After two and a half weeks of compelling cricket, Australia and South Africa will take the field at Newlands in Cape Town to contest the final of the ICC Women’s T20 World Cup 2023 on Sunday.
The hosts South Africa have made it to their first-ever T20 World Cup final. On the other hand defending champions Australia will make their seventh successive appearance in the match to decide the competition.
Historically, Australia have an overwhelming advantage over South Africa in the format, having beaten the Proteas in all of their previous six T20I engagements.
Their last encounter was a group stage match in this tournament, where Australia won the game by six wickets.
However, South Africa have put two compelling performances since that loss. They beat Bangladesh by a comprehensive margin of 10-wickets to make it to the semi-finals, and then went on to upend a strong England side in the semis by six runs.
Both sides have enough talent in their camps to make the final a riveting clash. Let’s look at the key battles to watch out for during the contest.
South Africa’s top-order starts
In their last two games, South Africa’s top-order has managed to give them strong starts.
In their final group game, the Proteas openers remained unbeaten in their pursuit of the Bangladesh target. Against England, their top three helped them to a strong 142/2 in 17.5 overs. This eventually led to a match-winning total of 164/4.
South Africa would hope that Laura Wolvaardt, Tazmin Brits and Marizanne Kapp come good in the final.
Speaking of Brits, South Africa’s highest run-scorer (176 at an average of 44) in the competition, Coach Hilton Moreeng applauded her character as a player.
“She’s got a lot of self-belief. She’s a hard-working player. And she’s grown since she’s been given the role. She’s learned to adapt at this level. It’s been years of hard work and it showed in yesterday’s game and in this tournament.
“She fights till the end and has a character. She is exceptional. A good talent to have and manage in the squad.”
Nonkululeko Mlaba v Meg Lanning
The Australia skipper Meg Lanning has been the backbone of her side’s batting effort. She has the highest average (69.5) of all Australia batters and scored a crucial 49* in her team’s tight win over India in the semi-finals. Earlier in the tournament, she also scored a match-winning 48* against Bangladesh.
It is remarkable that her only failure in the tournament came against South Africa. The batter fell to the slow left-arm spin of Nonkululeko Mlaba for just one.
Mlaba has been disciplined with the ball (economy rate of 6.36), and has worked well for the Proteas as a new ball bowler.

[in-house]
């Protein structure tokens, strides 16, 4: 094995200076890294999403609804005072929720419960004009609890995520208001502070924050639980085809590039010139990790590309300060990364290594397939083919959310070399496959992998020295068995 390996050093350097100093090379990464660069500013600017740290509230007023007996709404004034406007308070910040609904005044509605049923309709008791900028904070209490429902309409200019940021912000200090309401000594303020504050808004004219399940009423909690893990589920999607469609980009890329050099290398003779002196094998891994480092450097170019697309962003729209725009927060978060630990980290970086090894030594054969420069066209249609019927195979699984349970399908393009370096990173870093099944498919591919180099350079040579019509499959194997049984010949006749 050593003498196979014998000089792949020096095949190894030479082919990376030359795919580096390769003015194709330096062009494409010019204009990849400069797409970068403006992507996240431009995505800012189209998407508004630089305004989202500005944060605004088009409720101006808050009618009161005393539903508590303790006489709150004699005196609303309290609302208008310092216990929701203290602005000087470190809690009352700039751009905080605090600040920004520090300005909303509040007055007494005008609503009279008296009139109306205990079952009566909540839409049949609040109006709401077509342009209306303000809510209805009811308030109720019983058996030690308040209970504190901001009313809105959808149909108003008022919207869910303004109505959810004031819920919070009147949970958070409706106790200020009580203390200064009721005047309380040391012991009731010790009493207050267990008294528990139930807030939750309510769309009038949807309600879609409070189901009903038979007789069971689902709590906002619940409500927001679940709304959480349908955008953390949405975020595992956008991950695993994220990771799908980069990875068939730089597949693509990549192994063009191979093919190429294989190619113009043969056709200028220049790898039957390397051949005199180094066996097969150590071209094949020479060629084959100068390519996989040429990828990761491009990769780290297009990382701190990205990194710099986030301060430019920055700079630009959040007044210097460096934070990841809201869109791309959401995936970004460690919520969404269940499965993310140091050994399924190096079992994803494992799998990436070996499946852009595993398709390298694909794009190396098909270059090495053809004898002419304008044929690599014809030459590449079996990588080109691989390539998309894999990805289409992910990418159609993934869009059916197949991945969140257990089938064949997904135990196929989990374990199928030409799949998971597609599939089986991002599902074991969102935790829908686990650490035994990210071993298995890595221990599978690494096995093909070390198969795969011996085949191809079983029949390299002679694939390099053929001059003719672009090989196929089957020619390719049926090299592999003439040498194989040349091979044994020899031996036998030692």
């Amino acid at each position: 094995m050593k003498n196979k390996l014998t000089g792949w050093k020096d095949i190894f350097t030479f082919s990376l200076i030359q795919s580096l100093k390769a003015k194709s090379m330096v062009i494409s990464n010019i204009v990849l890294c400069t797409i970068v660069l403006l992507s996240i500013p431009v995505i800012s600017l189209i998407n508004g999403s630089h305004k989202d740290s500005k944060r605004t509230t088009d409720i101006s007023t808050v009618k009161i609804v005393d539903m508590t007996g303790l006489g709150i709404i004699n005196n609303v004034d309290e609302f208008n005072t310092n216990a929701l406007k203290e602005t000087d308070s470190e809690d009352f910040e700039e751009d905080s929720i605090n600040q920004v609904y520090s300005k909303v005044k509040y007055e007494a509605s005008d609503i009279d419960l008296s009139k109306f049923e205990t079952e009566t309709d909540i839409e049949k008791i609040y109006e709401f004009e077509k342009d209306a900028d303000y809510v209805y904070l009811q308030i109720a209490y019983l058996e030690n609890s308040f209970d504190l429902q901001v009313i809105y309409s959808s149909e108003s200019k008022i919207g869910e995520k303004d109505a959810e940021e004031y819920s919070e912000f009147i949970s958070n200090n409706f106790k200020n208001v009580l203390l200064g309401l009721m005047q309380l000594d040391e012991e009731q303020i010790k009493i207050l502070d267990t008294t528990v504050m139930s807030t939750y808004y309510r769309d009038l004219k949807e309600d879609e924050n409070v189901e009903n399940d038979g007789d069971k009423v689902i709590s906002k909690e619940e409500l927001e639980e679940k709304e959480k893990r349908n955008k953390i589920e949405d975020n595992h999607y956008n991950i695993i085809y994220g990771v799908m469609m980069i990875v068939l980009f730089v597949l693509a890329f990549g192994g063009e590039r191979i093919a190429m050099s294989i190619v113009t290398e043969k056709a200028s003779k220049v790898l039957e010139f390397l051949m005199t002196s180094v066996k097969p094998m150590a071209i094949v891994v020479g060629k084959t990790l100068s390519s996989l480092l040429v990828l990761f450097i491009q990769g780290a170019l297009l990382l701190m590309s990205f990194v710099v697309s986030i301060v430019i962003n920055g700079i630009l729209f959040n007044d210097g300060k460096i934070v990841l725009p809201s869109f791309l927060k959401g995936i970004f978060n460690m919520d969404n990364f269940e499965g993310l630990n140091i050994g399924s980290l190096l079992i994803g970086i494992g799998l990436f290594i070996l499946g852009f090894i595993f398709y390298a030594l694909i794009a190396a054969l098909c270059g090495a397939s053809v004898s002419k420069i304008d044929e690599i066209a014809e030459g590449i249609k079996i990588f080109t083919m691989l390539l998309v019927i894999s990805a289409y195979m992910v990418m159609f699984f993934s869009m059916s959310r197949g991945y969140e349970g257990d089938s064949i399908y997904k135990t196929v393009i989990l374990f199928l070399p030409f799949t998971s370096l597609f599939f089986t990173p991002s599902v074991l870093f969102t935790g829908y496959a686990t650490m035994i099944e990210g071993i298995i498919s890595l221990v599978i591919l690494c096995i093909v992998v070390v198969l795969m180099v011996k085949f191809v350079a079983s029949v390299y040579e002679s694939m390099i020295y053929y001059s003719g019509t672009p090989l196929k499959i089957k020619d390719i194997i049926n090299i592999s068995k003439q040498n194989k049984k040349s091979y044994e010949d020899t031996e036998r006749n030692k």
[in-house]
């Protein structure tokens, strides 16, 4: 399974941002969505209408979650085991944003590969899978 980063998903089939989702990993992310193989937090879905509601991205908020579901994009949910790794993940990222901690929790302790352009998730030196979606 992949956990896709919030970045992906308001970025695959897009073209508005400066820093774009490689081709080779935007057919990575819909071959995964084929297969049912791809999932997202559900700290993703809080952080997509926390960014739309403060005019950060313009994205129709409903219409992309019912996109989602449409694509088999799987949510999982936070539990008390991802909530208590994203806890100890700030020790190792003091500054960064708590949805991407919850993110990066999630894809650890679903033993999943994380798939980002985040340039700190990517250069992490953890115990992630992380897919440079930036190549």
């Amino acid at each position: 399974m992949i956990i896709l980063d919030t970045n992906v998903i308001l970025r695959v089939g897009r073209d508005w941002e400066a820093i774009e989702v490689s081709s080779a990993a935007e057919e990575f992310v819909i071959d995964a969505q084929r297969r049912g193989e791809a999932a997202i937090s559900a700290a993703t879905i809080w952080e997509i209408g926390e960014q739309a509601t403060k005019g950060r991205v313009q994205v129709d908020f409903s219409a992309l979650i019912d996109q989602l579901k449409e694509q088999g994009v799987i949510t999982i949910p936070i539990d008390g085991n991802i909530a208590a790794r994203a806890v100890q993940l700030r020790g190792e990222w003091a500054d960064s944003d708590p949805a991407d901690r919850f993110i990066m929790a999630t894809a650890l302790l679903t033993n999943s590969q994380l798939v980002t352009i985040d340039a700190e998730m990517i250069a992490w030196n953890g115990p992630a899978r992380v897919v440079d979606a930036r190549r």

Spin has already played an important role in the tournament, and Proteas would bank on Mlaba to provide early breakthroughs.
Sharpness in the field
Both Australia and South Africa held their nerve in the field during their semi-final encounters against India and England respectively. Runs saved and chances taken proved to be the deciding factor in these contests.
Brits' acrobatic effort to dismiss Alice Capsey in the Powerplay as one of four catches helped the hosts into the ascendancy, while the Australians showed their collective sharpness, epitomised by the evergreen Ellyse Perry diving around in the deep.
With both sides displaying excellence in the field, the final will come down to which side is able to hold their own at crucial points in the contest.
Australia’s death bowling
One of standout features for Australia in the tournament has been their bowling at the death.
Australia’s bowlers have been stupendous between overs 17-20. In the group encounter against Bangladesh, the side conceded 21/4 in the last four overs to keep the tigresses at 107/7.
They followed this up with a 30/5 against Sri Lanka, which made sure that the batting side got only to 112/8. They were effective against South Africa as well, giving 28/2 to keep the hosts to 124/6.
In the all important semi-final against India, they gave 32/2 to leave their opponents five short of the total.
Australia’s death bowling has ensured that their opponents don’t capitalize from advantageous positions.
The ‘Khaka’ factor
Ayabonga Khaka has been quite excellent for the hosts. She has picked seven wickets at an average of 11.42.
She was of great impact in the semi-final, derailing England's chase with her 4/29. The best bit about her effort was that these wickets came in the middle or death overs, ensuring that England weren’t able to develop a steady momentum in the chase.
Australia have played Khaka only twice before, though didn’t face her in the group stages, and the medium pacer could prove to be bit of a surprise factor for the defending champions.